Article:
By Walter F. Roche Jr.
Two of the defendants charged in a 73-page federal indictment with second degree murder entered not guilty pleas Thursday in U.S. District Court in Boston, Mass.
The pleas were entered by Barry Cadden, one of the owners of the now defunct New England Compounding Center, and Glenn Chin, NECC's one time chief pharmacist.
The two were arrested Wednesday and remain in a federal lockup while a judge decides whether they can be released on home detention, bail or a combination of both.
The two were among 14 indicted by a federal grand jury this week following a two-year federal investigation of a national fungal meningitis outbreak that killed 64 people and sickened 751. State and federal regulators blamed the 2012 outbreak on fungus tainted steroids shipped by NECC to health facilities across the country.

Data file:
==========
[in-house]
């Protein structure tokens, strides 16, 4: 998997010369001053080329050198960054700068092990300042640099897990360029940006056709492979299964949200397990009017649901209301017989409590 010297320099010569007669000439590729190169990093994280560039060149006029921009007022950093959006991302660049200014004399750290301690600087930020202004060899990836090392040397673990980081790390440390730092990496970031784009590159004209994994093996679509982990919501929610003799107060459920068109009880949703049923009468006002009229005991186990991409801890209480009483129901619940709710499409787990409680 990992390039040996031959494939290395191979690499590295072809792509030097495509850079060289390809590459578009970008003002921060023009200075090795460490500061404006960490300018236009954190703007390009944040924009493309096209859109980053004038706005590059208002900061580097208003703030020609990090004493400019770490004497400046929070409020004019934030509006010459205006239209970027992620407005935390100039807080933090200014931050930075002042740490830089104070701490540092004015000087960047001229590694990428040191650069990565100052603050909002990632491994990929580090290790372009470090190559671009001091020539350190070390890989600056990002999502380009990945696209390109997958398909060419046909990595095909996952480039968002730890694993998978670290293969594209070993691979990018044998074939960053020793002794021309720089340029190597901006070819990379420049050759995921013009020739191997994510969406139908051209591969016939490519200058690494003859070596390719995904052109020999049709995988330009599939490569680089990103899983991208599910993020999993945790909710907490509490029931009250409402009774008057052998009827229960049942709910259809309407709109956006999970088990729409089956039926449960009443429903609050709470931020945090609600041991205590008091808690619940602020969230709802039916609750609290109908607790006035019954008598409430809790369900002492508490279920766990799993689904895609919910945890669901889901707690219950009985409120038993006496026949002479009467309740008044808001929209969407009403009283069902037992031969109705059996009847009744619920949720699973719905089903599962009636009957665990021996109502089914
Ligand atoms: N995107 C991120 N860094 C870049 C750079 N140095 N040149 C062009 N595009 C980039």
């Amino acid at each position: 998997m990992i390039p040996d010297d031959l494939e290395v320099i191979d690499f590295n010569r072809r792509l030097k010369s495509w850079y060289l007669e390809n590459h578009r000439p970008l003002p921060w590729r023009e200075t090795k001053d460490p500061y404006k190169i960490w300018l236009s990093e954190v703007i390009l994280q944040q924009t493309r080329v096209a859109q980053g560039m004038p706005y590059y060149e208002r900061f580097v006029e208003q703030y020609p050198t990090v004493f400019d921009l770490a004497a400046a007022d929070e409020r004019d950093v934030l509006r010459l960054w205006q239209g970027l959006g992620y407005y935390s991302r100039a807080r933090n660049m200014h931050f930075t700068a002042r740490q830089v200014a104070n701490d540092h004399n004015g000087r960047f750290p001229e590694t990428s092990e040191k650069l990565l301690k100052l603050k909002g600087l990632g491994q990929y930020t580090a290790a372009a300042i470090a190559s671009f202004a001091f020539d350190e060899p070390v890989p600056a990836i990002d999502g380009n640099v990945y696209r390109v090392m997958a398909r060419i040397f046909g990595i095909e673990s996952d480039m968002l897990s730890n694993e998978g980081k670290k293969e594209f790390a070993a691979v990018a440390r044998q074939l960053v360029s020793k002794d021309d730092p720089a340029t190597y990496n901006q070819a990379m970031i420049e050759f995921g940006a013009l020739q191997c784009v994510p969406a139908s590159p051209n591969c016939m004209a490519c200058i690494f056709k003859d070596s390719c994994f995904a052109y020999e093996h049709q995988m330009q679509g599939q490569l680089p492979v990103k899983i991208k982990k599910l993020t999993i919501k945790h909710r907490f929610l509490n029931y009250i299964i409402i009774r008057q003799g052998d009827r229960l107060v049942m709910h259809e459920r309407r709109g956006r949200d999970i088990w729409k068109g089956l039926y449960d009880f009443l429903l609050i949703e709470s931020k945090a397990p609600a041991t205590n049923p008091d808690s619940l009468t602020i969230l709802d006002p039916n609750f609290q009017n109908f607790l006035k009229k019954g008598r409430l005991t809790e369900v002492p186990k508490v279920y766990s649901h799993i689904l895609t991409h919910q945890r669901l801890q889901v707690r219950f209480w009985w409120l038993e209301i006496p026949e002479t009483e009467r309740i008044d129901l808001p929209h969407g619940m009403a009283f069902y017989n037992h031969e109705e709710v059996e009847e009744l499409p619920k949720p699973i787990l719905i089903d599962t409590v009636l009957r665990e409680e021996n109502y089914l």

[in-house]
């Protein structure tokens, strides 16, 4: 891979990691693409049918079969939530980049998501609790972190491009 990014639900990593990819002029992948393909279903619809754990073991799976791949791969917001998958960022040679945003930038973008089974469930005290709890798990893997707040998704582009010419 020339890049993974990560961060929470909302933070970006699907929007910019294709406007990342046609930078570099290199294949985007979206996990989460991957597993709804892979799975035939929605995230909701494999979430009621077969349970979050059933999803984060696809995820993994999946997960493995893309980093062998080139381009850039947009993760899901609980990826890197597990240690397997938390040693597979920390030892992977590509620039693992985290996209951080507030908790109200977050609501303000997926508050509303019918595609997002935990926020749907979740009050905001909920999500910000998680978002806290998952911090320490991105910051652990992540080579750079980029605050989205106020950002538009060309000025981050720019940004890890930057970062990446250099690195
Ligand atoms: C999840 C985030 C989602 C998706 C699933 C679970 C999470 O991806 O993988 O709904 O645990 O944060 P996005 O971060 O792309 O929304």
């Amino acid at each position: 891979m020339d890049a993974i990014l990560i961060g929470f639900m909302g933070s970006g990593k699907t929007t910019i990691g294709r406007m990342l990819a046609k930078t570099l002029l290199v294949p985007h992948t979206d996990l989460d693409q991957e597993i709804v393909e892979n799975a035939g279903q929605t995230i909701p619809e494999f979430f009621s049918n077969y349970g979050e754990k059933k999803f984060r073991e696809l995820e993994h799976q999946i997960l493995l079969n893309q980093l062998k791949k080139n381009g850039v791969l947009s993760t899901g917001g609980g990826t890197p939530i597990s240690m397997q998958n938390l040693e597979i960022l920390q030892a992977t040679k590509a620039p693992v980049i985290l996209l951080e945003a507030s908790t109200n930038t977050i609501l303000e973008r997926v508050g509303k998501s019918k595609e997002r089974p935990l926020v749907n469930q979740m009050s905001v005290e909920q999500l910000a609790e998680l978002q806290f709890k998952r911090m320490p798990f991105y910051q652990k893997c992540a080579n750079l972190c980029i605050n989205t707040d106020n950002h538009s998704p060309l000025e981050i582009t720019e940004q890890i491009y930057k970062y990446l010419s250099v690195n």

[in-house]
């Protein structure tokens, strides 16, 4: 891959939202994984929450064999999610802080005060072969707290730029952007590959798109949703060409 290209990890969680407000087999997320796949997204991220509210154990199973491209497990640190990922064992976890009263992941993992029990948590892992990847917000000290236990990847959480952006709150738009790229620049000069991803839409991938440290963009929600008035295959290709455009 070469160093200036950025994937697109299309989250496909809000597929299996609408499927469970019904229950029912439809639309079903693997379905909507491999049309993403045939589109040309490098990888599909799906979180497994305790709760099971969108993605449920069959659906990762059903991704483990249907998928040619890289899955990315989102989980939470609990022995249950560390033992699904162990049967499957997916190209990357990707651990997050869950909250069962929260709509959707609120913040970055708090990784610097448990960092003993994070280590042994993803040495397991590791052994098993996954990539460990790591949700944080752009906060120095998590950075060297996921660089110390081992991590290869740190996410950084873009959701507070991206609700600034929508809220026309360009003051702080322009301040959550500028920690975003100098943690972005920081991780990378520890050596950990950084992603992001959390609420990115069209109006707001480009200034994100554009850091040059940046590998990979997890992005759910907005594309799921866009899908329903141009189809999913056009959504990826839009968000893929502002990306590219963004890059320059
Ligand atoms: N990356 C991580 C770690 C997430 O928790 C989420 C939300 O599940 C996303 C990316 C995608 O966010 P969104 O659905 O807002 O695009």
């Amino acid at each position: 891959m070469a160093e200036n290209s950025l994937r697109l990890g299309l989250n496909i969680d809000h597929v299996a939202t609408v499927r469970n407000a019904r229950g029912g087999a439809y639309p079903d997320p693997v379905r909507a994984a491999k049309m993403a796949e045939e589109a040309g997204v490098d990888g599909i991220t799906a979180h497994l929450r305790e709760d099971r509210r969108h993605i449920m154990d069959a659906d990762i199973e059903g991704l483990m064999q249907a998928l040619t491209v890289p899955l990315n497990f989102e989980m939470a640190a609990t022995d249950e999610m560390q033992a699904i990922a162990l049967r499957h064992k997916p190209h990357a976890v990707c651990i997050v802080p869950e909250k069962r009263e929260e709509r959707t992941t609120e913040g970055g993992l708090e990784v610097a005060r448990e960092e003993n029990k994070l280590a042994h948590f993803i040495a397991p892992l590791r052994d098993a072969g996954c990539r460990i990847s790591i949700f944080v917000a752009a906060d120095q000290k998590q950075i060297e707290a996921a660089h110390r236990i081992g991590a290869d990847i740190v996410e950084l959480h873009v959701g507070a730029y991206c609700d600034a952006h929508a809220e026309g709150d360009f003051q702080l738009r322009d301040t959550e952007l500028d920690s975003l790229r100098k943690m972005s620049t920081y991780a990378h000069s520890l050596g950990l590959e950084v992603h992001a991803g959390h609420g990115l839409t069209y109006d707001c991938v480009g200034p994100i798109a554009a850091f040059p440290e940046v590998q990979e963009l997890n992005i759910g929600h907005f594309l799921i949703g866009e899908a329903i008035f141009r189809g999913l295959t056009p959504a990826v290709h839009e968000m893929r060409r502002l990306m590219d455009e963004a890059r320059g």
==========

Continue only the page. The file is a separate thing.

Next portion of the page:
In the indictment Cadden, Chin and 12 other owners and employees of NECC were charged with conspiracy, racketeering and multiple violations of state and federal statutes and regulations setting sterility requirements for drugs injected into the human body.
NECC shut down shortly after the outbreak became public. Dozens of civil lawsuits filed by victims of the outbreak and their survivors are now pending before a federal judge. A proposed settlement of a related bankruptcy case is scheduled for a Feb. 24 hearing.